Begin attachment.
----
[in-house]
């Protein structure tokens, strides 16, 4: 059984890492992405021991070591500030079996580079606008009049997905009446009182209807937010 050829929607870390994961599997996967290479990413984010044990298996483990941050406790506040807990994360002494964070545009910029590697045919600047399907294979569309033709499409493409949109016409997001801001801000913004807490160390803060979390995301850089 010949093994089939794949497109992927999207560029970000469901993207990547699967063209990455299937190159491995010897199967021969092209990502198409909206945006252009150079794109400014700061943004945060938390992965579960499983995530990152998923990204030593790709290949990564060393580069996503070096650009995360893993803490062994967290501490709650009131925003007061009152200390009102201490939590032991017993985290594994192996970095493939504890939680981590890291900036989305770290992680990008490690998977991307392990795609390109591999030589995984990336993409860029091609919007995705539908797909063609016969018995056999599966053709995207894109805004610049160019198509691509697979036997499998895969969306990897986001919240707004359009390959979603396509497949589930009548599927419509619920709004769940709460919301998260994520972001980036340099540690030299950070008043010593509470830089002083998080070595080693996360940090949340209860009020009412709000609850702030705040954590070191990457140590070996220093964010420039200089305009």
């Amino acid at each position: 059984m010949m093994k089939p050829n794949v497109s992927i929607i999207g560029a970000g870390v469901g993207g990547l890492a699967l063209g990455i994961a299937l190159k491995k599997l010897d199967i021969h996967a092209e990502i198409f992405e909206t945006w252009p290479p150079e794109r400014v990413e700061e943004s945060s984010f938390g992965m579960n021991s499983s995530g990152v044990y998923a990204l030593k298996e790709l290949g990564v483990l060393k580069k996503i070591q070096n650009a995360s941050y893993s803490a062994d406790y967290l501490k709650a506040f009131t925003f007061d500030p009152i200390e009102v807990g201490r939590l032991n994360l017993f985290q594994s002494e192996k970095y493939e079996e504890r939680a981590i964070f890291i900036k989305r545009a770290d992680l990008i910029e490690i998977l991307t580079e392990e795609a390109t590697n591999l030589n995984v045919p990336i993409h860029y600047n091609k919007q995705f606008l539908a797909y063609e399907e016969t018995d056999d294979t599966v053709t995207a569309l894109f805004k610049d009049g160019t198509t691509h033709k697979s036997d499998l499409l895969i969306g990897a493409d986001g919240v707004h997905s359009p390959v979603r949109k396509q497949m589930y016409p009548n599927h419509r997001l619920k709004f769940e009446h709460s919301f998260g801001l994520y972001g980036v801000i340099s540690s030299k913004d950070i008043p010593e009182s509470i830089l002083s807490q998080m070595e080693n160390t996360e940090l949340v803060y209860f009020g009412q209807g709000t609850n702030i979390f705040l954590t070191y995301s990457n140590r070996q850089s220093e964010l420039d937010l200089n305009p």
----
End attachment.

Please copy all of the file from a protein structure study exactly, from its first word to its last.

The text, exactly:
[in-house]
């Protein structure tokens, strides 16, 4: 059984890492992405021991070591500030079996580079606008009049997905009446009182209807937010 050829929607870390994961599997996967290479990413984010044990298996483990941050406790506040807990994360002494964070545009910029590697045919600047399907294979569309033709499409493409949109016409997001801001801000913004807490160390803060979390995301850089 010949093994089939794949497109992927999207560029970000469901993207990547699967063209990455299937190159491995010897199967021969092209990502198409909206945006252009150079794109400014700061943004945060938390992965579960499983995530990152998923990204030593790709290949990564060393580069996503070096650009995360893993803490062994967290501490709650009131925003007061009152200390009102201490939590032991017993985290594994192996970095493939504890939680981590890291900036989305770290992680990008490690998977991307392990795609390109591999030589995984990336993409860029091609919007995705539908797909063609016969018995056999599966053709995207894109805004610049160019198509691509697979036997499998895969969306990897986001919240707004359009390959979603396509497949589930009548599927419509619920709004769940709460919301998260994520972001980036340099540690030299950070008043010593509470830089002083998080070595080693996360940090949340209860009020009412709000609850702030705040954590070191990457140590070996220093964010420039200089305009």
């Amino acid at each position: 059984m010949m093994k089939p050829n794949v497109s992927i929607i999207g560029a970000g870390v469901g993207g990547l890492a699967l063209g990455i994961a299937l190159k491995k599997l010897d199967i021969h996967a092209e990502i198409f992405e909206t945006w252009p290479p150079e794109r400014v990413e700061e943004s945060s984010f938390g992965m579960n021991s499983s995530g990152v044990y998923a990204l030593k298996e790709l290949g990564v483990l060393k580069k996503i070591q070096n650009a995360s941050y893993s803490a062994d406790y967290l501490k709650a506040f009131t925003f007061d500030p009152i200390e009102v807990g201490r939590l032991n994360l017993f985290q594994s002494e192996k970095y493939e079996e504890r939680a981590i964070f890291i900036k989305r545009a770290d992680l990008i910029e490690i998977l991307t580079e392990e795609a390109t590697n591999l030589n995984v045919p990336i993409h860029y600047n091609k919007q995705f606008l539908a797909y063609e399907e016969t018995d056999d294979t599966v053709t995207a569309l894109f805004k610049d009049g160019t198509t691509h033709k697979s036997d499998l499409l895969i969306g990897a493409d986001g919240v707004h997905s359009p390959v979603r949109k396509q497949m589930y016409p009548n599927h419509r997001l619920k709004f769940e009446h709460s919301f998260g801001l994520y972001g980036v801000i340099s540690s030299k913004d950070i008043p010593e009182s509470i830089l002083s807490q998080m070595e080693n160390t996360e940090l949340v803060y209860f009020g009412q209807g709000t609850n702030i979390f705040l954590t070191y995301s990457n140590r070996q850089s220093e964010l420039d937010l200089n305009p």